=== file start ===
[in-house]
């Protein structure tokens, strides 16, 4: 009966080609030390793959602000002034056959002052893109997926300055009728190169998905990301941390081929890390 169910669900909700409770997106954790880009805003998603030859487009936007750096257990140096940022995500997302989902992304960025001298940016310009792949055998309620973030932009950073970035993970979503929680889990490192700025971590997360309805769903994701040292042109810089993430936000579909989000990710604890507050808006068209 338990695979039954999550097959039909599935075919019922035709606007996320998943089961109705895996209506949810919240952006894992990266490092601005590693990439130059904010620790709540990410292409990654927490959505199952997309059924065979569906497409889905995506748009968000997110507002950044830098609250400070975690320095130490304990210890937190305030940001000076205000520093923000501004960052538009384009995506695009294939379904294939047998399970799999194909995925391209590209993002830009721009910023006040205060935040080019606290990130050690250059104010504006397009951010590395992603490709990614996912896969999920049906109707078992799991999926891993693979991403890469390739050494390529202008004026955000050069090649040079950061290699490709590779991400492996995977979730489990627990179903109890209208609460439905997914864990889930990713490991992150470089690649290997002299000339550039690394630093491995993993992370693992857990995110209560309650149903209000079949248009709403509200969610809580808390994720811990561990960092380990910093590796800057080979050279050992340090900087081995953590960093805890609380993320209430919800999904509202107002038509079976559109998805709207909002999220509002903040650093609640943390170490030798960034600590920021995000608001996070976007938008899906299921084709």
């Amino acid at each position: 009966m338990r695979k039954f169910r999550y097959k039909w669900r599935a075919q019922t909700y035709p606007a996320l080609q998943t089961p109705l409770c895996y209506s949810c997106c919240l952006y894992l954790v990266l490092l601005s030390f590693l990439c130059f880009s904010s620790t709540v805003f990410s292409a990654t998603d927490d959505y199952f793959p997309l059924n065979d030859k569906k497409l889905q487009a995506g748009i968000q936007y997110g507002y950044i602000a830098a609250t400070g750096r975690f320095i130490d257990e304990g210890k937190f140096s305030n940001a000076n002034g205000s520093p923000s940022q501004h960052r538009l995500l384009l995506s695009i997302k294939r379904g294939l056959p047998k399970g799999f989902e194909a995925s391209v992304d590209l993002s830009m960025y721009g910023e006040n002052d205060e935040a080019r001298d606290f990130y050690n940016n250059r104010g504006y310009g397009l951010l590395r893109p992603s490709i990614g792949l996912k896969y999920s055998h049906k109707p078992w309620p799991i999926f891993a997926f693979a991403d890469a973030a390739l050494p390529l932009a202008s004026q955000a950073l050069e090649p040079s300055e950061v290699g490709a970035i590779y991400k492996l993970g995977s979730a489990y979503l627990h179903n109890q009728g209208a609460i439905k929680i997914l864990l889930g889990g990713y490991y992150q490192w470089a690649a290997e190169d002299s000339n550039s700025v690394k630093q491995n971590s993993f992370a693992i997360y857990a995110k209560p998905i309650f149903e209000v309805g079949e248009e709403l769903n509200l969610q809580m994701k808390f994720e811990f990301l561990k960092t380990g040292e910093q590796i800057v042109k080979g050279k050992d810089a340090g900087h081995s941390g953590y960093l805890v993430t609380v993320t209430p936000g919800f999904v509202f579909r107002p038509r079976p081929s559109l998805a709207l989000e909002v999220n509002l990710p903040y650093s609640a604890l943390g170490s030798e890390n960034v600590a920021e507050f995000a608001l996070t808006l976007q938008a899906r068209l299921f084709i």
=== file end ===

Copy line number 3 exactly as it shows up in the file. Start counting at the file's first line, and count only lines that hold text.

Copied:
């Amino acid at each position: 009966m338990r695979k039954f169910r999550y097959k039909w669900r599935a075919q019922t909700y035709p606007a996320l080609q998943t089961p109705l409770c895996y209506s949810c997106c919240l952006y894992l954790v990266l490092l601005s030390f590693l990439c130059f880009s904010s620790t709540v805003f990410s292409a990654t998603d927490d959505y199952f793959p997309l059924n065979d030859k569906k497409l889905q487009a995506g748009i968000q936007y997110g507002y950044i602000a830098a609250t400070g750096r975690f320095i130490d257990e304990g210890k937190f140096s305030n940001a000076n002034g205000s520093p923000s940022q501004h960052r538009l995500l384009l995506s695009i997302k294939r379904g294939l056959p047998k399970g799999f989902e194909a995925s391209v992304d590209l993002s830009m960025y721009g910023e006040n002052d205060e935040a080019r001298d606290f990130y050690n940016n250059r104010g504006y310009g397009l951010l590395r893109p992603s490709i990614g792949l996912k896969y999920s055998h049906k109707p078992w309620p799991i999926f891993a997926f693979a991403d890469a973030a390739l050494p390529l932009a202008s004026q955000a950073l050069e090649p040079s300055e950061v290699g490709a970035i590779y991400k492996l993970g995977s979730a489990y979503l627990h179903n109890q009728g209208a609460i439905k929680i997914l864990l889930g889990g990713y490991y992150q490192w470089a690649a290997e190169d002299s000339n550039s700025v690394k630093q491995n971590s993993f992370a693992i997360y857990a995110k209560p998905i309650f149903e209000v309805g079949e248009e709403l769903n509200l969610q809580m994701k808390f994720e811990f990301l561990k960092t380990g040292e910093q590796i800057v042109k080979g050279k050992d810089a340090g900087h081995s941390g953590y960093l805890v993430t609380v993320t209430p936000g919800f999904v509202f579909r107002p038509r079976p081929s559109l998805a709207l989000e909002v999220n509002l990710p903040y650093s609640a604890l943390g170490s030798e890390n960034v600590a920021e507050f995000a608001l996070t808006l976007q938008a899906r068209l299921f084709i």